Annie announces the opening of the "Stacks Literacy Centre", to help children like herself, who cannot read. Everyone sings Annie's Tomorrow; humorously, Miss Hannigan attempts to continue singing after the song is done, only to receive stares that cue her to stop.
Cast[edit | edit source]
- Quvenzhané Wallis as Annie Bennett, a 10-year-old child living in a foster home searching for her parents. Unlike her prior appearances, Annie does not live in an orphanage but is kept in foster care.
- Jamie Foxx as William "Will" Stacks, an entrepreneur in the technology sector (particularly, the mobile phone industry) turned politician, who is trying to run for Mayor of New York City. The character is a modification of Oliver Warbucks.
- Rose Byrne as Grace Farrell, Stacks' faithful personal assistant and Annie's mother figure.
- Cameron Diaz (final film role before retiring) as Miss Colleen Hannigan, the cruel and drunk control freak who runs the foster home where Annie resides. A slight modification of Aggy Hannigan, she was a big singing star back in the 1990s but ended her career due to having gone insane after drinking alcohol. Hannigan's character is softened from her prior appearances, to the point of experiencing guilt over her part in separating Stacks and Annie and even helping to rescue Annie from her false parents in the film's finale. Miss Hannigan's first name is also changed to Colleen, instead of her previous film name Aggy.
- Bobby Cannavale as Guy Danlily, a "bulldog political adviser" to Stacks. He convinces Stacks to let Annie live with him for the press at first, but later proves that he doesn't care for her well-being. His motives are partly based on Denis J. Dimple.
- Adewale Akinnuoye-Agbaje as Nash, "the tough but lovable bodyguard and driver for Will and a good friend of Annie." He evokes the traits of Punjab and The Asp.
- David Zayas as Lou, the local bodega owner who is a friend of Annie and has a crush on Miss Hannigan. He sees some good in her and finds out she is not as mean as she thinks she is. He evokes the traits of the laundryman Mr. Bundles.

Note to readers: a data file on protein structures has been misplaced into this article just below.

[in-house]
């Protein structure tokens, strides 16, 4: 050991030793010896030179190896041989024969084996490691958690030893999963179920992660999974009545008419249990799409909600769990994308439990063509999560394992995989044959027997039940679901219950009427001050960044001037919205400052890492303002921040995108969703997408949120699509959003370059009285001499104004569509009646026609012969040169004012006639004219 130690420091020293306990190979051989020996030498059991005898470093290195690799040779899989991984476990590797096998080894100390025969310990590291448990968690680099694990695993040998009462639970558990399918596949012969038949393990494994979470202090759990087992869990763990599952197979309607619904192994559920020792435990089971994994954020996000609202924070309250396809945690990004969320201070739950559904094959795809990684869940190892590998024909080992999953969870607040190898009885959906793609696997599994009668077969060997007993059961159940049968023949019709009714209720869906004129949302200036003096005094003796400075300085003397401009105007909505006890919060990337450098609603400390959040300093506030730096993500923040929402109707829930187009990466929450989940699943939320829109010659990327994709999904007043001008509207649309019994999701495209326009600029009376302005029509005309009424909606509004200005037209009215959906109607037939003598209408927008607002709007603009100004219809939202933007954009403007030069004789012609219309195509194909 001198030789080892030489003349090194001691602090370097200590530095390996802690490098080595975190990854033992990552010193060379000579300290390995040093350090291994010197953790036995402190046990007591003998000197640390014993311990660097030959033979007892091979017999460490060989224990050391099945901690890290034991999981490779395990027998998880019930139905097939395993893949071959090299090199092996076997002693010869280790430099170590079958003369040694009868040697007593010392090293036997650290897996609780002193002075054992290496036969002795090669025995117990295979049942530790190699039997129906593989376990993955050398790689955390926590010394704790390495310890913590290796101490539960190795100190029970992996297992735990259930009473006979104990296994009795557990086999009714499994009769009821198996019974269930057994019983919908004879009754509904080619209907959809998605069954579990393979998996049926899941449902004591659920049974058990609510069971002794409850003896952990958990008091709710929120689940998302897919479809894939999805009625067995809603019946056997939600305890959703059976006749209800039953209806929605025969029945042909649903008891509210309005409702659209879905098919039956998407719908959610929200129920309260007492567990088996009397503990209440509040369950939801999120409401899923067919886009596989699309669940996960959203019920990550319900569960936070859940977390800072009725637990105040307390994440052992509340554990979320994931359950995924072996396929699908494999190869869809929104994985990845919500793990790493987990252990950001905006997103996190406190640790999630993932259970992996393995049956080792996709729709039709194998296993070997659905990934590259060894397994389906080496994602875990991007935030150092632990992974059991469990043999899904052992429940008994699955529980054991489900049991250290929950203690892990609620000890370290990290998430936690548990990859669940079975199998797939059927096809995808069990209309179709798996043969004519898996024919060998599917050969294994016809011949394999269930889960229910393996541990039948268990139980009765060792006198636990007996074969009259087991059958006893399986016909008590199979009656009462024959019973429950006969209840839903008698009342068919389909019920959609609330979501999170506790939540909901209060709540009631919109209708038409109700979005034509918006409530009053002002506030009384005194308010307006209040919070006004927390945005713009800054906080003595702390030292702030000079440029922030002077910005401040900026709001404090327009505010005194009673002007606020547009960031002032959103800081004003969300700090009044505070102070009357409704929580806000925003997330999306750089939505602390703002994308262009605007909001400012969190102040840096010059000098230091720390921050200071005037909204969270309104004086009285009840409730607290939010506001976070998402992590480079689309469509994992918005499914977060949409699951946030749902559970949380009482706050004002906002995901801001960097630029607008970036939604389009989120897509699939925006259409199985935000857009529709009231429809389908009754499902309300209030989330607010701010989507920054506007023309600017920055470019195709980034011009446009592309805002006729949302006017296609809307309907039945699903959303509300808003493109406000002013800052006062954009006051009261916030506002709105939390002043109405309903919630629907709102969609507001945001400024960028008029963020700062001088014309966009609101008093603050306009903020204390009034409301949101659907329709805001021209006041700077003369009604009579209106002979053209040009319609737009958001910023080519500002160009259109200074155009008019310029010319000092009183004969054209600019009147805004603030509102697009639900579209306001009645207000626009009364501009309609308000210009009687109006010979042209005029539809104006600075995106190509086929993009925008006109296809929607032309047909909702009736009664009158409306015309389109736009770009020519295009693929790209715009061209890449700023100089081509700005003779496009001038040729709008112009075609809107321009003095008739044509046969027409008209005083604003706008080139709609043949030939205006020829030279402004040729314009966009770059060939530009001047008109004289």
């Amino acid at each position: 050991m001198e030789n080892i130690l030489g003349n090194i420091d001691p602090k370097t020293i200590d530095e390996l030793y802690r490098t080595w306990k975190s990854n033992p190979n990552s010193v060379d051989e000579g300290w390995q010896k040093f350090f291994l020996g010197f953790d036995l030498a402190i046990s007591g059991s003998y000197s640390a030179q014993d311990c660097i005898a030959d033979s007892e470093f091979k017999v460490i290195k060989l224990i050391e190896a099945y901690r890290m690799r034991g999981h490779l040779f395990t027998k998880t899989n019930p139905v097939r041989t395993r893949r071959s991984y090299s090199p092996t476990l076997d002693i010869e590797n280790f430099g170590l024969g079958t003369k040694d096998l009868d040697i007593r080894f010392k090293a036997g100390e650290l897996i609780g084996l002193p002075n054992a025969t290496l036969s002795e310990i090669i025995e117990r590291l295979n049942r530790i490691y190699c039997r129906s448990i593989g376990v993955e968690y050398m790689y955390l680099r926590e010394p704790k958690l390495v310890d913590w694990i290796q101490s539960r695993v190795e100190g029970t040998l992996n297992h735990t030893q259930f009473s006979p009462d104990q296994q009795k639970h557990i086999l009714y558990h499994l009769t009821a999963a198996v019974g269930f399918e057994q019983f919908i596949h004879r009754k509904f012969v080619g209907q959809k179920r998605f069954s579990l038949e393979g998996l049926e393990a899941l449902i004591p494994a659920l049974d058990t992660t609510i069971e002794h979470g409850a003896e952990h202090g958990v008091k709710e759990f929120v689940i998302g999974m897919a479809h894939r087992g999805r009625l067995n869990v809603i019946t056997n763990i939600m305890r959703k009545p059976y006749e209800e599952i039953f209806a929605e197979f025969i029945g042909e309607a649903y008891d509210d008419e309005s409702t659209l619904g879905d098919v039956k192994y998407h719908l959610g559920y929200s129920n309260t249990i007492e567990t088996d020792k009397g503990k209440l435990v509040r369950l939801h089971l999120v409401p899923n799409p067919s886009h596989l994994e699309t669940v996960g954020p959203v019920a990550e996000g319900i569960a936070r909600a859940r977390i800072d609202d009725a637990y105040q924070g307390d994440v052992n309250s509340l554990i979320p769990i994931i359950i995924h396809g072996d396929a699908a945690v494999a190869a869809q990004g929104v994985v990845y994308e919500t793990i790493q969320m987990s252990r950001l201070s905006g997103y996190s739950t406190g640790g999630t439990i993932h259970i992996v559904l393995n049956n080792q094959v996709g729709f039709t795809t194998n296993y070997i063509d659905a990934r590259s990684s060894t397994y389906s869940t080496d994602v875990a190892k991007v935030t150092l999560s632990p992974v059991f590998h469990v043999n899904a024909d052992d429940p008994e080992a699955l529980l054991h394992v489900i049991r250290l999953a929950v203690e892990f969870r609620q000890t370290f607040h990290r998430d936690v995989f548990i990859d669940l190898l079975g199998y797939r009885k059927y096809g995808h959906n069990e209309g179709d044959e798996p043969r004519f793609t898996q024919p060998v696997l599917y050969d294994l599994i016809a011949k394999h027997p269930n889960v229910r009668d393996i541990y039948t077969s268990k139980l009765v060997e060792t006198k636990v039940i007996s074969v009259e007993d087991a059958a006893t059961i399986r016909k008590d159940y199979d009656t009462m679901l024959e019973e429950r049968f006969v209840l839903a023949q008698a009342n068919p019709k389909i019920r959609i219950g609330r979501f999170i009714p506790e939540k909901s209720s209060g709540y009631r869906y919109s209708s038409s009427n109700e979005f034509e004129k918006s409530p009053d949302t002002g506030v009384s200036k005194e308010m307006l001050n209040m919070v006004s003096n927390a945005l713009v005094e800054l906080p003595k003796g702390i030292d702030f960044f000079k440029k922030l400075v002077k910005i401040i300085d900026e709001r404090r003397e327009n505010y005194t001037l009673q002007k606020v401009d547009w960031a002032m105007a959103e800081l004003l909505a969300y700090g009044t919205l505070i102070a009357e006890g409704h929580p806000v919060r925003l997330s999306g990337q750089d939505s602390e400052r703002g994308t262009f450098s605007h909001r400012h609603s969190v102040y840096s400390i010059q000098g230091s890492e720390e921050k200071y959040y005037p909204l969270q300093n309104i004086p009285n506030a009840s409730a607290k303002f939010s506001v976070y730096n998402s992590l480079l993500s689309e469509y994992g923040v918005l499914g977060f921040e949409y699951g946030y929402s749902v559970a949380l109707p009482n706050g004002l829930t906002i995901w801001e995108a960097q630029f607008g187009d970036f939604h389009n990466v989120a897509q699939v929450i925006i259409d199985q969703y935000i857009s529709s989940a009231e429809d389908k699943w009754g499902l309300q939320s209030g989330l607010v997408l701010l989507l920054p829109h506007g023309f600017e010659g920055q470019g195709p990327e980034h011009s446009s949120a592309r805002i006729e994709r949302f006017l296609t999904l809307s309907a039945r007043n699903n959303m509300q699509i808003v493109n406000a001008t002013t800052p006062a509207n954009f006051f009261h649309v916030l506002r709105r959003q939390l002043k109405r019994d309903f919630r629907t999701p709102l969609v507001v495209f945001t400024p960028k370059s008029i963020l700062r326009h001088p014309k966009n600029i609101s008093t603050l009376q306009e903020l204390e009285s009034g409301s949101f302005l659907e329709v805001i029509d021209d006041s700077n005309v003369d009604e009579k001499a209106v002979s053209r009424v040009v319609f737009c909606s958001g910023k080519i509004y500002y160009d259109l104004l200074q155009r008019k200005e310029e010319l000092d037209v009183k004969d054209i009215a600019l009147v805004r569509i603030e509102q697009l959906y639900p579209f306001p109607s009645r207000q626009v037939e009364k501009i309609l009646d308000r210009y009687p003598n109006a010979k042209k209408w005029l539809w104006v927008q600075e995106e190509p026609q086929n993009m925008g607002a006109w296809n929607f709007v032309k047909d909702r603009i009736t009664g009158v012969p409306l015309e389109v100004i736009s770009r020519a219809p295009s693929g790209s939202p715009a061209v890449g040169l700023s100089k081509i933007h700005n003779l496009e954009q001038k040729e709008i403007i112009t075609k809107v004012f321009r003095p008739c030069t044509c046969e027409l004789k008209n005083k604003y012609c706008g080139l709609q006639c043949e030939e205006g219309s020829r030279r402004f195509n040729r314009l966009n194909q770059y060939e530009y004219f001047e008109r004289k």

- Stephanie Kurtzuba as Mrs. Kovacevic, the New York Family Services worker who becomes close with Annie's case.
- Amanda Troya as Pepper Ulster, the bossiest and oldest foster girl. She says that she is about to turn thirteen and no one wants teenagers.
- Eden Duncan-Smith as Isabella Sullivan, the second oldest of Annie's foster sisters. She is based on Duffy.
- Zoe Margaret Colletti as Tessie Marcus, one of Annie's foster sisters, who is the second youngest and is in the same grade as her.
- Nicolette Pierini as Mia Putnam, the youngest of Annie’s foster sisters. Mia is based on Molly.
- Marti as Sandy, Annie's dog. Sandy is a female in this film, as opposed to past adaptations where the dog is a male.
Cameos[edit | edit source]
- Patricia Clarkson as Focus Group Woman
- Michael J. Fox as himself
- Mila Kunis as Andrea Alvin, the lead actress in MoonQuake Lake
- Ashton Kutcher as Simon Goodspeed, the lead actor in MoonQuake Lake
- Bobby Moynihan as Guy in Bar
- Rihanna as Moon Goddess, a supporting character in MoonQuake Lake
- Scarlett Benchley as Sakana, a supporting character in MoonQuake Lake
- Sia as Animal Care & Control Volunteer
- Rachel Crowther as a Street Dancer
Phil Lord and Christopher Miller's names appear in the end credits of MoonQuake Lake, a fictional film within the film; the scenes were actually directed by Lord and Miller. Taylor Richardson, who played the title role in the 2012 Broadway revival of the musical, appears in the beginning of the film as one of Annie's classmates, also named "Annie".
Musical numbers[edit | edit source]
While the film incorporates notable songs from the original Broadway production, written by composer Charles Strouse and lyricist Martin Charnin, the songs themselves were rearranged by Sia and Greg Kurstin to reflect its new contemporary setting. Executive music supervisor Matt Sullivan explained that there was a desire to make the film's use of music "seamless" rather than "abrupt", and to maintain the integrity and familiarity of the musical's most iconic songs, including "Tomorrow" and "It's the Hard Knock Life". The songs were rearranged with a percussive, pop-inspired style: in particular, "It's the Hard Knock Life" — whilst maintaining the use of "natural" sounds for its rhythm — was updated in a hip hop style. Lyrics to some songs were also updated to reflect the differences in the film's storyline and settings. Sia and Kurstin wrote three new songs for the soundtrack: "Opportunity", "Who Am I", and "MoonQuake Lake". Sia additionally co-wrote "The City's Yours" with Stargate.